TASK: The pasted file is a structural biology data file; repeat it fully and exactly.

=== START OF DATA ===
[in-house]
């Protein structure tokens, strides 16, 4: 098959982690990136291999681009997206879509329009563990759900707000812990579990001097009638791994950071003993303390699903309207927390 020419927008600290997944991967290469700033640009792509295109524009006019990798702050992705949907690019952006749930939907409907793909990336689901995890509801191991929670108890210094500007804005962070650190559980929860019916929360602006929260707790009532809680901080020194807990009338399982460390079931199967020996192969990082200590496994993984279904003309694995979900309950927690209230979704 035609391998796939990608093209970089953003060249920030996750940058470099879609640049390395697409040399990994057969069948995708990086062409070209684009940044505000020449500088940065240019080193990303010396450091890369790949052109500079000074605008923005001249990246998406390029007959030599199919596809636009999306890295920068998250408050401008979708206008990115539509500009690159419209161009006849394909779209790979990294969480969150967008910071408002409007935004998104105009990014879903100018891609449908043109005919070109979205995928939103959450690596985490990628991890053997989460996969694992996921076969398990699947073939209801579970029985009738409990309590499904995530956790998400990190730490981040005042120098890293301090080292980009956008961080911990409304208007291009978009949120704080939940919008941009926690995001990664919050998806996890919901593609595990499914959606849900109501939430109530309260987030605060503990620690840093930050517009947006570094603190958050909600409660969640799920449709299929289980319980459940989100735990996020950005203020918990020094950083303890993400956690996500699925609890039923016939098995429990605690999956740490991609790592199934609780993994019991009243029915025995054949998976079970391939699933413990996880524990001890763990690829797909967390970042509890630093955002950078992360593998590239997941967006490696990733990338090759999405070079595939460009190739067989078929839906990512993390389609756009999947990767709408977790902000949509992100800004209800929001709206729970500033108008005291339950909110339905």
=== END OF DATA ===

[in-house]
């Protein structure tokens, strides 16, 4: 098959982690990136291999681009997206879509329009563990759900707000812990579990001097009638791994950071003993303390699903309207927390 020419927008600290997944991967290469700033640009792509295109524009006019990798702050992705949907690019952006749930939907409907793909990336689901995890509801191991929670108890210094500007804005962070650190559980929860019916929360602006929260707790009532809680901080020194807990009338399982460390079931199967020996192969990082200590496994993984279904003309694995979900309950927690209230979704 035609391998796939990608093209970089953003060249920030996750940058470099879609640049390395697409040399990994057969069948995708990086062409070209684009940044505000020449500088940065240019080193990303010396450091890369790949052109500079000074605008923005001249990246998406390029007959030599199919596809636009999306890295920068998250408050401008979708206008990115539509500009690159419209161009006849394909779209790979990294969480969150967008910071408002409007935004998104105009990014879903100018891609449908043109005919070109979205995928939103959450690596985490990628991890053997989460996969694992996921076969398990699947073939209801579970029985009738409990309590499904995530956790998400990190730490981040005042120098890293301090080292980009956008961080911990409304208007291009978009949120704080939940919008941009926690995001990664919050998806996890919901593609595990499914959606849900109501939430109530309260987030605060503990620690840093930050517009947006570094603190958050909600409660969640799920449709299929289980319980459940989100735990996020950005203020918990020094950083303890993400956690996500699925609890039923016939098995429990605690999956740490991609790592199934609780993994019991009243029915025995054949998976079970391939699933413990996880524990001890763990690829797909967390970042509890630093955002950078992360593998590239997941967006490696990733990338090759999405070079595939460009190739067989078929839906990512993390389609756009999947990767709408977790902000949509992100800004209800929001709206729970500033108008005291339950909110339905």